All of the filter squares from Runs 1 through 5, being mounted on the same sheet of Whattman 3MM paper, were then audioradiographed for 72 hours in a light-tight cassette using x-ray film. The developed x-ray film from the above autoradiography showed distinct dark spots in the exact shape and location of the smaller circles on the filter squares within which target RNAs were bound. The density of each spot and of the background of the developed x-ray film was determined in a quantitive manner using a visible light scanner set at 570 nanometers wavelength. The results from the scanner were normalized by subtracting the background of the x-ray film itself, and appear in Table 1.
TABLE 1______________________________________ Den-Run sityNo. Units______________________________________Passive Hybridization In Tray1. (a) MDBK RNA alone, 3 hrs. 9(b) 100 ng TGEV-ST RNA + MDBK RNA, 3 hrs. 155(c) 100 ng TGEV-ST RNA + MDBK RNA, 2 hrs. 86(d) 100 ng TGEV-ST RNA + MDBK RNA, 1 hr. 46(e) 100 ng TGEV-ST RNA + MDBK RNA, 30 min. 9Electrophoretic Pressure HybridizationIn Instrument of FIG. 1, Voltage Applied2. (a) MDBK RNA alone, 15 min. 7(b) 100 ng TGEV-ST RNA + MDBK RNA, 15 min. 503. 100 ng TGEV-ST RNA + MDBK RNA, 10 min. 27Passive Hybridization In Instrument ofFIG. 1, No Voltage Applied4. (a) MDBK RNA alone, 15 min. 6(b) 100 ng TGEV-ST RNA + MDBK RNA, 15 min. 105. 100 ng TGEV-ST RNA + MDBK RNA, 10 min. 7X-ray film background 0______________________________________
The data in Table 1 demonstrates that hybridization for 15 minutes by the method and means of the invention as set forth in Run No. 2(b), produces a somewhat greater signal than one hour of passive hybridization as set forth in Run 1(d). Table 1 also demonstrates that hybridization in Buffer B without voltage applied as in Runs 4(a), 4(b) and 5, produces essentially a background level of signal, whereas hybridization in Buffer B with voltage applied, whether for 10 minutes as in Run 3, or 15 minutes as in Run 2(b), produces a very significant signal. It is apparent, therefore, that electrophoretic pressure, as used in the method and means of the present invention, has a substantial rate enhancing effect on the hybridization of the RNA probe with its complementary target bound to the filter. More particularly, it will be observed by comparing the results of Run 2(b) with the results of Run 4(b), that the rate of electrophoretic pressure hybridization is approximately 5 times faster than passive hybridization under the same conditions, but without the electrophoretic pressure.
The method and means of the invention have a number of advantages over the prior art used for nucleic acid probe hybridization. A particularly important aspect of the invention is that nucleic acid probe/target sequence hybridization and removal from the filter of unannealed probe molecules adsorbed thereto can be accomplished in drammatically less time than was heretofore possible, for example, in the range of from 15 to 30 minutes. Moreover, the hybridization and wash steps of a nucleic acid probe assay can be carried out without removal of the filter from the instrument in which the hybridization takes place.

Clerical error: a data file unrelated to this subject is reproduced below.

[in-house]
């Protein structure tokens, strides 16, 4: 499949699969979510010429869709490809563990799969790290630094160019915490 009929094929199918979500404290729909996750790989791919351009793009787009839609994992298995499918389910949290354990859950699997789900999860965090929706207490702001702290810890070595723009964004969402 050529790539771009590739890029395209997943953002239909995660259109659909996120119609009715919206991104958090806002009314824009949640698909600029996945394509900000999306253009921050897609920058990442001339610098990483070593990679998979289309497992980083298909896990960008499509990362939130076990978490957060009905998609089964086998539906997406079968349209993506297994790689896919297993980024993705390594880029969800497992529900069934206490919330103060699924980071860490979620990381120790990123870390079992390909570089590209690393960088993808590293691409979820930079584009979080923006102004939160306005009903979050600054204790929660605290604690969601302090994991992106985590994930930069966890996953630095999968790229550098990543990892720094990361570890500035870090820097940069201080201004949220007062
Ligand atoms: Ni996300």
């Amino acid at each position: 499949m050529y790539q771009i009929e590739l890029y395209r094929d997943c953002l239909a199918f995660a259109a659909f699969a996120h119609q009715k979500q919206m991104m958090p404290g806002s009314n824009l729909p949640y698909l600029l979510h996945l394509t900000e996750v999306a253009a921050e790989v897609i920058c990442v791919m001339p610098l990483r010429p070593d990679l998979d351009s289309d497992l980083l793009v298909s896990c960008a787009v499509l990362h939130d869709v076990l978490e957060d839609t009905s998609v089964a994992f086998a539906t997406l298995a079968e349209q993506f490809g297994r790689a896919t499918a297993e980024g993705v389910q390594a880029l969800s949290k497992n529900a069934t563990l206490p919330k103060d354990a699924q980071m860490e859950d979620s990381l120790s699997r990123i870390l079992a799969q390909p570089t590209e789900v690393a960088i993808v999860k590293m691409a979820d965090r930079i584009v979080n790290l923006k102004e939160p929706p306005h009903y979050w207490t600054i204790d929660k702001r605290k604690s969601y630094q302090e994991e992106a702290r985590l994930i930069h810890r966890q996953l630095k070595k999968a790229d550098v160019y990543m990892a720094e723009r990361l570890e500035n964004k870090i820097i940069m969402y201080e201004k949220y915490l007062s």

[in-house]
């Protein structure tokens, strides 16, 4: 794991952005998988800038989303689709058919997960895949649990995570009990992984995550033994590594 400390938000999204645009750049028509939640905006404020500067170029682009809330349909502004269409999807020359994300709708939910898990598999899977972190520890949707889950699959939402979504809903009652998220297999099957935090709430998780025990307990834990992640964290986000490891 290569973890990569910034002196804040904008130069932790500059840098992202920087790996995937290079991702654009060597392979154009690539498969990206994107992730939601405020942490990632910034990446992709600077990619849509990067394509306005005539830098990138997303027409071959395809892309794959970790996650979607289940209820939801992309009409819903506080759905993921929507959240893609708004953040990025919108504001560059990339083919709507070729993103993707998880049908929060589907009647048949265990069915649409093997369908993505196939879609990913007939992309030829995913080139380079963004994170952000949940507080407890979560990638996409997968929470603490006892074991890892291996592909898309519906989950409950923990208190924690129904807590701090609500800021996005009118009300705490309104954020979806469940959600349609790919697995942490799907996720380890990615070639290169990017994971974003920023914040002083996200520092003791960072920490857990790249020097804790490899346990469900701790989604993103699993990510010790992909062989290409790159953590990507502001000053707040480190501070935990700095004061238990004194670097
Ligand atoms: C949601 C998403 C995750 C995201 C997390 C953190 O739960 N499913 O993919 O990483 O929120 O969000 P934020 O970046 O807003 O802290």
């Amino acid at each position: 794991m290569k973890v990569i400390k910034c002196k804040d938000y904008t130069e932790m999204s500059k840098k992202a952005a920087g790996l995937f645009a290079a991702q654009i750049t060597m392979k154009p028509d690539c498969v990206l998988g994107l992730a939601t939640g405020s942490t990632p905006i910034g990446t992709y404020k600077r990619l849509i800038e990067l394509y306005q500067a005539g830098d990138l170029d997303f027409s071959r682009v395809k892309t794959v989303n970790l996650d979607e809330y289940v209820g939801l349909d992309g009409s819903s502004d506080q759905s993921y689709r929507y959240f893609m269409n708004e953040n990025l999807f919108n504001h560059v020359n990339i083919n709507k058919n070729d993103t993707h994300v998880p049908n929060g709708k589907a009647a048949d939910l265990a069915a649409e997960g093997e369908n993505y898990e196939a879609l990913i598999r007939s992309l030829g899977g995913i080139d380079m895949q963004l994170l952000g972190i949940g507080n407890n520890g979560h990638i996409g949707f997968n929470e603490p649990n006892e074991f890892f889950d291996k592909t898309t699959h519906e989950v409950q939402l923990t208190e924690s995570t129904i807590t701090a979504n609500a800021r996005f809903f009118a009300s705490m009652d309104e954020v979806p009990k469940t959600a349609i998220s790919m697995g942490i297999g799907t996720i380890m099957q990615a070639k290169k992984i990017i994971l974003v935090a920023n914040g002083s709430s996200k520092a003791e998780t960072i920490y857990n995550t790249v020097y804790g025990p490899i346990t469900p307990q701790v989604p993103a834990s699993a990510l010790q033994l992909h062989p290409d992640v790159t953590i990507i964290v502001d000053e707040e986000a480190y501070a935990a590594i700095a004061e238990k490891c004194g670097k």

The method and means of the invention readily lend themselves to automation and are equally applicable to the use therein of isotopic, as well as nonisotopic labelled nucleic acid probes in either the filter binding or sandwich filter binding format. Moreover, the speed and direction of movement of the concentrated unannealed probe molecules along the surface of the membrane means to which the target sequences are bound can be electrically controlled by adjustment of the orientation and configuration of the electrode means, as well as by adjustment of the voltage impressed thereon.
Another advantage of the invention is that the means for practicing the method can be simplified by forming the membrane means of a dialysis membrane to which the target sequences are bound, thereby eliminating the need for binding the target sequences to a nitrocellulose or nylon filter, while retaining the ability to practice hybridization in either the filter binding or sandwich filter binding formats.
It is understood that various other changes and modifications in the illustrated embodiment of the invention will suggest themselves to those skilled in the art, and that all of such changes are contemplated as may come within the scope of the appended claims.
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|U.S. Classification||204/450, 204/600, 435/287.2, 435/6.11, 435/6.1|
|Cooperative Classification||C12Q1/68, C12Q1/6813|
|European Classification||C12Q1/68, C12Q1/68B|
|May 5, 1987||AS||Assignment|
Owner name: SYNTRO CORPORATION, 10655 SORRENTO VALLEY ROAD, SA
Free format text: ASSIGNMENT OF ASSIGNORS INTEREST.;ASSIGNOR:MAC CONNELL, WILLIAM P.;REEL/FRAME:004713/0501
Effective date: 19870504
Owner name: SYNTRO CORPORATION, A CORP. OF DE.,CALIFORNIA
Free format text: ASSIGNMENT OF ASSIGNORS INTEREST;ASSIGNOR:MAC CONNELL, WILLIAM P.;REEL/FRAME:004713/0501
Effective date: 19870504
|Jun 6, 1989||CC||Certificate of correction|
|Mar 20, 1992||FPAY||Fee payment|
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|Jul 9, 1996||REMI||Maintenance fee reminder mailed|
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|May 26, 2000||FPAY||Fee payment|